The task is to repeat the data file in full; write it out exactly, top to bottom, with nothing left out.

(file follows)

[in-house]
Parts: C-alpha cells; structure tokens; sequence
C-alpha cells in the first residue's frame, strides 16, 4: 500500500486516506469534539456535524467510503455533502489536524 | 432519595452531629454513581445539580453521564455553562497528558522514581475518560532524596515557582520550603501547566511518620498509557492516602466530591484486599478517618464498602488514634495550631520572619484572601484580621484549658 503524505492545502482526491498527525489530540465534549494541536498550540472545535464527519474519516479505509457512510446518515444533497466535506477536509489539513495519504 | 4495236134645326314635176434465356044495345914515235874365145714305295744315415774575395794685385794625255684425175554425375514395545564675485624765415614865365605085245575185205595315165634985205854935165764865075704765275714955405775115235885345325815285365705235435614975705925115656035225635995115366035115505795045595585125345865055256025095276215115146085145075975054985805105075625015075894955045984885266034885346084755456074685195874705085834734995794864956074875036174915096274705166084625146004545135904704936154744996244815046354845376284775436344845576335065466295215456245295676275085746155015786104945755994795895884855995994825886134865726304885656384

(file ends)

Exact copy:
[in-house]
Parts: C-alpha cells; structure tokens; sequence
C-alpha cells in the first residue's frame, strides 16, 4: 500500500486516506469534539456535524467510503455533502489536524 | 432519595452531629454513581445539580453521564455553562497528558522514581475518560532524596515557582520550603501547566511518620498509557492516602466530591484486599478517618464498602488514634495550631520572619484572601484580621484549658 503524505492545502482526491498527525489530540465534549494541536498550540472545535464527519474519516479505509457512510446518515444533497466535506477536509489539513495519504 | 4495236134645326314635176434465356044495345914515235874365145714305295744315415774575395794685385794625255684425175554425375514395545564675485624765415614865365605085245575185205595315165634985205854935165764865075704765275714955405775115235885345325815285365705235435614975705925115656035225635995115366035115505795045595585125345865055256025095276215115146085145075975054985805105075625015075894955045984885266034885346084755456074685195874705085834734995794864956074875036174915096274705166084625146004545135904704936154744996244815046354845376284775436344845576335065466295215456245295676275085746155015786104945755994795895884855995994825886134865726304885656384